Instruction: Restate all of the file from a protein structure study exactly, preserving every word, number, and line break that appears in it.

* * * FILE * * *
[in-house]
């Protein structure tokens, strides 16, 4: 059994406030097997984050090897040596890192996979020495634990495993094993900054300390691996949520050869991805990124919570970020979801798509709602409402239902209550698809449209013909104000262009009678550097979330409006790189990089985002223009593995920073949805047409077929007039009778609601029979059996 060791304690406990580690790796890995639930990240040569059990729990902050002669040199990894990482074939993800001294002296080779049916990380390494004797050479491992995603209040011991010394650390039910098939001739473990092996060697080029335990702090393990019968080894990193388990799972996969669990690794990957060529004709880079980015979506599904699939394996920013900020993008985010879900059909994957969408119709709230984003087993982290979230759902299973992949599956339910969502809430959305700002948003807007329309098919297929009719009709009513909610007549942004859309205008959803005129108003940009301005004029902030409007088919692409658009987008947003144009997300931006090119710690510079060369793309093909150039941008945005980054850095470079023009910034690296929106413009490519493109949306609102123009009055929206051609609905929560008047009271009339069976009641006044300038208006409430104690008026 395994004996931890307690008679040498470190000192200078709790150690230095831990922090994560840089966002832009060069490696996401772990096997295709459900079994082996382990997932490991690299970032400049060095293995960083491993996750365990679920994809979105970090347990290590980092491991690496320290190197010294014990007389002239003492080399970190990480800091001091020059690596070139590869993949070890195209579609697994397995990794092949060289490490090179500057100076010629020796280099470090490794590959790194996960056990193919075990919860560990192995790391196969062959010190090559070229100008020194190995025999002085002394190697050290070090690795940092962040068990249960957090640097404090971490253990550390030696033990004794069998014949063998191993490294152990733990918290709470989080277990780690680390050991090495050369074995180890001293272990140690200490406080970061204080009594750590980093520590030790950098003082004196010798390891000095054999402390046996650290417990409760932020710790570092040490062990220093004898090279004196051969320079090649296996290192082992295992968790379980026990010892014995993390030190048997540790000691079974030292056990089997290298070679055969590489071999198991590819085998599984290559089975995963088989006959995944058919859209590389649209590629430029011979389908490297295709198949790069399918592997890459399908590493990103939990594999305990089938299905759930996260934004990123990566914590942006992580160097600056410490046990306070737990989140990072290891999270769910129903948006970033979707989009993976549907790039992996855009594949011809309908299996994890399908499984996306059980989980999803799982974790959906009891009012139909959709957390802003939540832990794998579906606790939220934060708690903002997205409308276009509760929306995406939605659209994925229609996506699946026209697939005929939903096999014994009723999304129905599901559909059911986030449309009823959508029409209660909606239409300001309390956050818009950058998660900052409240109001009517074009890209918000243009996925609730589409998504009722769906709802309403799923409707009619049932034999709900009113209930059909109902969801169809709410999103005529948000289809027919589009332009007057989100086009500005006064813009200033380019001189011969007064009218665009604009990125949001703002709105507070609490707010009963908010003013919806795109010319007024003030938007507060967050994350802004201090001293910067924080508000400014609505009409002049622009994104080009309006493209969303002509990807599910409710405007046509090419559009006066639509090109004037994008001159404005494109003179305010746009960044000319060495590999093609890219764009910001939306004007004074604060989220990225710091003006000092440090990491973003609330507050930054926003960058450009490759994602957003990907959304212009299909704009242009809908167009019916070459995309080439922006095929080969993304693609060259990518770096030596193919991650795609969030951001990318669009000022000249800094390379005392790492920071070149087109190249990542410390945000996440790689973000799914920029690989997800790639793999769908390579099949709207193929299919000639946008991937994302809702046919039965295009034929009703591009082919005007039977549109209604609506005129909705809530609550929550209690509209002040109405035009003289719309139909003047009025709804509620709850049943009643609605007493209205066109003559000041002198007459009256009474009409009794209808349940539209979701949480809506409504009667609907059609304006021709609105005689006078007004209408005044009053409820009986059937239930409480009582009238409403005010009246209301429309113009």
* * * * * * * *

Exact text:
[in-house]
């Protein structure tokens, strides 16, 4: 059994406030097997984050090897040596890192996979020495634990495993094993900054300390691996949520050869991805990124919570970020979801798509709602409402239902209550698809449209013909104000262009009678550097979330409006790189990089985002223009593995920073949805047409077929007039009778609601029979059996 060791304690406990580690790796890995639930990240040569059990729990902050002669040199990894990482074939993800001294002296080779049916990380390494004797050479491992995603209040011991010394650390039910098939001739473990092996060697080029335990702090393990019968080894990193388990799972996969669990690794990957060529004709880079980015979506599904699939394996920013900020993008985010879900059909994957969408119709709230984003087993982290979230759902299973992949599956339910969502809430959305700002948003807007329309098919297929009719009709009513909610007549942004859309205008959803005129108003940009301005004029902030409007088919692409658009987008947003144009997300931006090119710690510079060369793309093909150039941008945005980054850095470079023009910034690296929106413009490519493109949306609102123009009055929206051609609905929560008047009271009339069976009641006044300038208006409430104690008026 395994004996931890307690008679040498470190000192200078709790150690230095831990922090994560840089966002832009060069490696996401772990096997295709459900079994082996382990997932490991690299970032400049060095293995960083491993996750365990679920994809979105970090347990290590980092491991690496320290190197010294014990007389002239003492080399970190990480800091001091020059690596070139590869993949070890195209579609697994397995990794092949060289490490090179500057100076010629020796280099470090490794590959790194996960056990193919075990919860560990192995790391196969062959010190090559070229100008020194190995025999002085002394190697050290070090690795940092962040068990249960957090640097404090971490253990550390030696033990004794069998014949063998191993490294152990733990918290709470989080277990780690680390050991090495050369074995180890001293272990140690200490406080970061204080009594750590980093520590030790950098003082004196010798390891000095054999402390046996650290417990409760932020710790570092040490062990220093004898090279004196051969320079090649296996290192082992295992968790379980026990010892014995993390030190048997540790000691079974030292056990089997290298070679055969590489071999198991590819085998599984290559089975995963088989006959995944058919859209590389649209590629430029011979389908490297295709198949790069399918592997890459399908590493990103939990594999305990089938299905759930996260934004990123990566914590942006992580160097600056410490046990306070737990989140990072290891999270769910129903948006970033979707989009993976549907790039992996855009594949011809309908299996994890399908499984996306059980989980999803799982974790959906009891009012139909959709957390802003939540832990794998579906606790939220934060708690903002997205409308276009509760929306995406939605659209994925229609996506699946026209697939005929939903096999014994009723999304129905599901559909059911986030449309009823959508029409209660909606239409300001309390956050818009950058998660900052409240109001009517074009890209918000243009996925609730589409998504009722769906709802309403799923409707009619049932034999709900009113209930059909109902969801169809709410999103005529948000289809027919589009332009007057989100086009500005006064813009200033380019001189011969007064009218665009604009990125949001703002709105507070609490707010009963908010003013919806795109010319007024003030938007507060967050994350802004201090001293910067924080508000400014609505009409002049622009994104080009309006493209969303002509990807599910409710405007046509090419559009006066639509090109004037994008001159404005494109003179305010746009960044000319060495590999093609890219764009910001939306004007004074604060989220990225710091003006000092440090990491973003609330507050930054926003960058450009490759994602957003990907959304212009299909704009242009809908167009019916070459995309080439922006095929080969993304693609060259990518770096030596193919991650795609969030951001990318669009000022000249800094390379005392790492920071070149087109190249990542410390945000996440790689973000799914920029690989997800790639793999769908390579099949709207193929299919000639946008991937994302809702046919039965295009034929009703591009082919005007039977549109209604609506005129909705809530609550929550209690509209002040109405035009003289719309139909003047009025709804509620709850049943009643609605007493209205066109003559000041002198007459009256009474009409009794209808349940539209979701949480809506409504009667609907059609304006021709609105005689006078007004209408005044009053409820009986059937239930409480009582009238409403005010009246209301429309113009």